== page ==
Boomerangs fly at the Scottish budget debate
Sketch: Events escalate quickly as the chamber talks tax
Neil Findlay jumped to his feet and started bellowing incoherently across the chamber. John Swinney bellowed incoherently back. Everyone else joined in.
If Scottish politics can be criticised for having more heat than light, watching the budget debate was like being locked in a boiler room blindfolded. There has been much interest in how new powers will affect Scottish politics. If this was anything to go by, it will be louder and angrier.
It really was awful. It was like a collision between rival stag nights. Only using real stags.
Jackie Baillie represented Labour. “The budget before us is an austerity budget,” she said, “and so far it is clear that John Swinney has chosen to pass austerity on, rather than break from it.”
Mark McDonald intervened. If Baillie is so opposed to the budget, he asked, why did the Finance Committee – of which she is a member – unanimously back it?
McDonald thought he had trapped her, but Baillie wasn’t having any of it. Like a jellyfish sliding off a rock, she had an escape plan, at least of sorts. She told McDonald, with a glitter of triumph in her eye, that she had not even turned up at that committee meeting! How do you like that, McDonald?
Some of the SNP MSPs, to judge from their hooting, seemed to question if this explanation was as good as Baillie thought it was. The chamber, yet again, was transformed into a wall of noise.
Murdo Fraser – the only person present who seemed to be enjoying himself – chuckled away silently. “It gladdens my Tory heart,” he said, “to hear those self-proclaimed social democrats and political progressives on the SNP benches arguing so vigorously and passionately against increases in taxation.”
Huh. He has a heart. He admitted it.
Fraser continued: “Conservative members are happy to stand shoulder to shoulder with the SNP... to coin a phrase, we are happy to be better together with the SNP on this issue.”
Ah, that was it. He was trolling them. The SNP looked close to boiling point. But the moment called for cool heads. Someone with wisdom. Someone who could rise above the idiotic, depressing, pointless howling.
That person was Chic Brodie. So how did Brodie calm things down? He likened Willie Rennie to the man responsible for the death of Jesus.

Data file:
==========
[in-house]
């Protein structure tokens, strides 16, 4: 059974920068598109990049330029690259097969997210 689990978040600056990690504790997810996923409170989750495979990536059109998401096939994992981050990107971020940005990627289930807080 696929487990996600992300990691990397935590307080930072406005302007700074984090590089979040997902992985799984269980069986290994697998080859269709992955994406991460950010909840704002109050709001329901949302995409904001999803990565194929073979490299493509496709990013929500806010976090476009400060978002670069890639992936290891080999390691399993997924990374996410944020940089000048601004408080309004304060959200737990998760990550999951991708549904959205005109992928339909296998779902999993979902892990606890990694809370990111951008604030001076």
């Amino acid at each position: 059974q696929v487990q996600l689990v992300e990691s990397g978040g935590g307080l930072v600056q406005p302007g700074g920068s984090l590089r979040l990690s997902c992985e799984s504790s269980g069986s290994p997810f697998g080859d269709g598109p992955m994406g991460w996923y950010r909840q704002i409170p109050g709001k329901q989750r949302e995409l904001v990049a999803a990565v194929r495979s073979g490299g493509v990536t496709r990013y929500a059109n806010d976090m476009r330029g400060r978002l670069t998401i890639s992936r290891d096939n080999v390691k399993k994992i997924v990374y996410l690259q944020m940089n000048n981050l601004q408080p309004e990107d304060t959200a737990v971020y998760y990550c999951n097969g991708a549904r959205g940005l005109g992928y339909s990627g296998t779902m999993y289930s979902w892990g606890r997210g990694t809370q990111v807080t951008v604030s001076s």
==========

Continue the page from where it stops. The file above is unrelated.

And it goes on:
Somehow managing to look like he was swaggering while standing stock still, he said budget cuts were the Lib Dem leader’s fault. “Willie Rennie did his Pontius Pilate job of saying, ‘It’s nothing to do with me, guv.’ He obviously does not understand the economic cycle, or he would get on it.”
Did Pontius Pilate ever argue for a 1p rise in income tax? Or use the word ‘guv’? Brodie did not elaborate. He had other, equally baffling, comments to make. But he didn’t get far. Lewis McDonald intervened, asking, if Brodie viewed income tax as regressive, what did he consider progressive?
Brodie didn’t like that, shooting back: “When I get questions like that, it reminds me that the weapons of Labour and its associates are boomerangs.”
This sounded like a good line, even if it seemed to reveal a basic lack of understanding of boomerangs. They were invented as weapons. Presumably, Brodie was not complimenting Labour, which would suggest that he knows less about aboriginal hunting than he does about Pontius Pilate.
Next, he boasted: “We are continuing to pursue national security.”
National security is a reserved issue. Brodie’s comment was only true in the sense that the SNP is pursuing independence, which would then mean controlling national security. Maybe he could get Labour’s boomerangs for the army.
Next, Linda Fabiani questioned the efficacy of income tax as a lever, describing it as “a blunt instrument”. Baillie shot back that Labour had “sharpened that instrument”. It sounded a bit threatening.
Someone had to calm things down. It was up to James Kelly, statesman.
He started off with an olive branch. “The problem with the SNP,” he opined, “is that in this debate all the bravehearts and all the progressive voices have been silenced.”
Brilliant. Braveheart references. Everyone started shrieking again. Kelly, attempting a conciliatory air, bellowed: “Look at them all! They are all meek now!” No one looked that meek. They were all screaming.
Fabiani, looking to burst Kelly’s bubble, asked why Labour “had voted with the Tories last year to enact £30 billion of spending cuts.”
Kelly was ready for that, quipping, “Maybe Ms Fabiani should get into the Tardis and join us in this time and place.”
The Tardis? What Tardis? There was no Tardis. What did Kelly mean? What did any of it mean? From Pontius Pilate to Doctor Who, it felt like the references were piling up. Though if William Wallace could time-travel you have to assume he would not have been executed. The debate was going round in circles. Like a boomerang.
But there was no time to investigate what Kelly, or indeed anyone, was talking about. The debate wound up, and the chamber members still looked raging. Money, it seems, does not lead to happiness.
The row over parliament’s right to vote on military action has sidelined the central debate over who was responsible for the deadly attack on Douma
Home Office letter shows ministers knew about the wider impact of the so-called “hostile environment” crackdown on illegal immigration in May 2016
David Davis, Boris Johnson and Liam Fox expected to press the Prime Minister over reports Number 10 is preparing for the possibility of a customs union post-Brexit
Mandy Rhodes: When Brexit demands that we reach out to the rest of the world, we reveal our truly nasty side